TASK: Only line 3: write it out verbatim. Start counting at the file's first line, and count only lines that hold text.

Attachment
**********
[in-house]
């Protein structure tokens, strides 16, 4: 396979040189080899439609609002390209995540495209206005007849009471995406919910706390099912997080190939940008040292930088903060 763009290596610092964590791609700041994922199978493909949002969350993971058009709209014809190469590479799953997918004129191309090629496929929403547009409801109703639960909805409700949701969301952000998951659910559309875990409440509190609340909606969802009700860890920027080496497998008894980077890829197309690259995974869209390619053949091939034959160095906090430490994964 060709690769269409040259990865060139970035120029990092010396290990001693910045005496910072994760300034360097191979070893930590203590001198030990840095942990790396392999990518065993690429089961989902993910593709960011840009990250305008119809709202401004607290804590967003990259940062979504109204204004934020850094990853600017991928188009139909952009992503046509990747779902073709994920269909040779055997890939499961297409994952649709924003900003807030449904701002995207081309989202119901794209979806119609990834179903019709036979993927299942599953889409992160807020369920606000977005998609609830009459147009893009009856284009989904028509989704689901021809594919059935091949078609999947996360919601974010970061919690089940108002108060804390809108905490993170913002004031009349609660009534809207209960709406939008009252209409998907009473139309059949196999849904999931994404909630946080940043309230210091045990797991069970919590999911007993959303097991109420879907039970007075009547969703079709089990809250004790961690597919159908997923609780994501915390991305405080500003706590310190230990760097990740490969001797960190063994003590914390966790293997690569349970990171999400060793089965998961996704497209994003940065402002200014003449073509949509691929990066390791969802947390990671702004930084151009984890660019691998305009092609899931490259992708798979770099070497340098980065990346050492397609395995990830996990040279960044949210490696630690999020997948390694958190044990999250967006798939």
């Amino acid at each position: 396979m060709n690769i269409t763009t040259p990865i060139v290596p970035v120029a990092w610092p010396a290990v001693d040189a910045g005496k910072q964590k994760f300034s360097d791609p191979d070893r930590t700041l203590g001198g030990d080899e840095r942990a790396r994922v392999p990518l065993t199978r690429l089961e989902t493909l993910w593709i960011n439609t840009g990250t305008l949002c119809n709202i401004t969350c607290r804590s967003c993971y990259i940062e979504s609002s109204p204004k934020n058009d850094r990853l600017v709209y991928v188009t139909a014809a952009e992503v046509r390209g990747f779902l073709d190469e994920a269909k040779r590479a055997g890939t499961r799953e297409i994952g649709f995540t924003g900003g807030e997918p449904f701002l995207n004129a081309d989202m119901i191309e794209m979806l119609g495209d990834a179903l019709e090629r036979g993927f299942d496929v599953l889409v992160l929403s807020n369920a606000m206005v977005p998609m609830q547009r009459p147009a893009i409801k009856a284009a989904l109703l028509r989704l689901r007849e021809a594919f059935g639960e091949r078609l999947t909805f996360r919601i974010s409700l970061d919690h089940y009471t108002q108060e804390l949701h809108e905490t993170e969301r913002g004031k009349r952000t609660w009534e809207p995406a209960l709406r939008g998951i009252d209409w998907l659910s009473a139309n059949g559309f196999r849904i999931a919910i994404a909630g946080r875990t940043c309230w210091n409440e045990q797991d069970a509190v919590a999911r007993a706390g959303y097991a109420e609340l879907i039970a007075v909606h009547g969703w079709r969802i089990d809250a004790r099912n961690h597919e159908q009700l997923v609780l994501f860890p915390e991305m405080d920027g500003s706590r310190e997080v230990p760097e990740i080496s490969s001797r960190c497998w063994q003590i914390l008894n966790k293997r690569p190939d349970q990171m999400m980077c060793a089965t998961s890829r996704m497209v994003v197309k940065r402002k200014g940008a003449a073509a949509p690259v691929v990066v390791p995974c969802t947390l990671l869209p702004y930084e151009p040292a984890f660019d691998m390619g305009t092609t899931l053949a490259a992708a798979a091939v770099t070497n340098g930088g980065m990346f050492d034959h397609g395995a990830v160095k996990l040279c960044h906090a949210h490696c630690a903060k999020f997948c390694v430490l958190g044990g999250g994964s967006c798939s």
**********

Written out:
């Amino acid at each position: 396979m060709n690769i269409t763009t040259p990865i060139v290596p970035v120029a990092w610092p010396a290990v001693d040189a910045g005496k910072q964590k994760f300034s360097d791609p191979d070893r930590t700041l203590g001198g030990d080899e840095r942990a790396r994922v392999p990518l065993t199978r690429l089961e989902t493909l993910w593709i960011n439609t840009g990250t305008l949002c119809n709202i401004t969350c607290r804590s967003c993971y990259i940062e979504s609002s109204p204004k934020n058009d850094r990853l600017v709209y991928v188009t139909a014809a952009e992503v046509r390209g990747f779902l073709d190469e994920a269909k040779r590479a055997g890939t499961r799953e297409i994952g649709f995540t924003g900003g807030e997918p449904f701002l995207n004129a081309d989202m119901i191309e794209m979806l119609g495209d990834a179903l019709e090629r036979g993927f299942d496929v599953l889409v992160l929403s807020n369920a606000m206005v977005p998609m609830q547009r009459p147009a893009i409801k009856a284009a989904l109703l028509r989704l689901r007849e021809a594919f059935g639960e091949r078609l999947t909805f996360r919601i974010s409700l970061d919690h089940y009471t108002q108060e804390l949701h809108e905490t993170e969301r913002g004031k009349r952000t609660w009534e809207p995406a209960l709406r939008g998951i009252d209409w998907l659910s009473a139309n059949g559309f196999r849904i999931a919910i994404a909630g946080r875990t940043c309230w210091n409440e045990q797991d069970a509190v919590a999911r007993a706390g959303y097991a109420e609340l879907i039970a007075v909606h009547g969703w079709r969802i089990d809250a004790r099912n961690h597919e159908q009700l997923v609780l994501f860890p915390e991305m405080d920027g500003s706590r310190e997080v230990p760097e990740i080496s490969s001797r960190c497998w063994q003590i914390l008894n966790k293997r690569p190939d349970q990171m999400m980077c060793a089965t998961s890829r996704m497209v994003v197309k940065r402002k200014g940008a003449a073509a949509p690259v691929v990066v390791p995974c969802t947390l990671l869209p702004y930084e151009p040292a984890f660019d691998m390619g305009t092609t899931l053949a490259a992708a798979a091939v770099t070497n340098g930088g980065m990346f050492d034959h397609g395995a990830v160095k996990l040279c960044h906090a949210h490696c630690a903060k999020f997948c390694v430490l958190g044990g999250g994964s967006c798939s």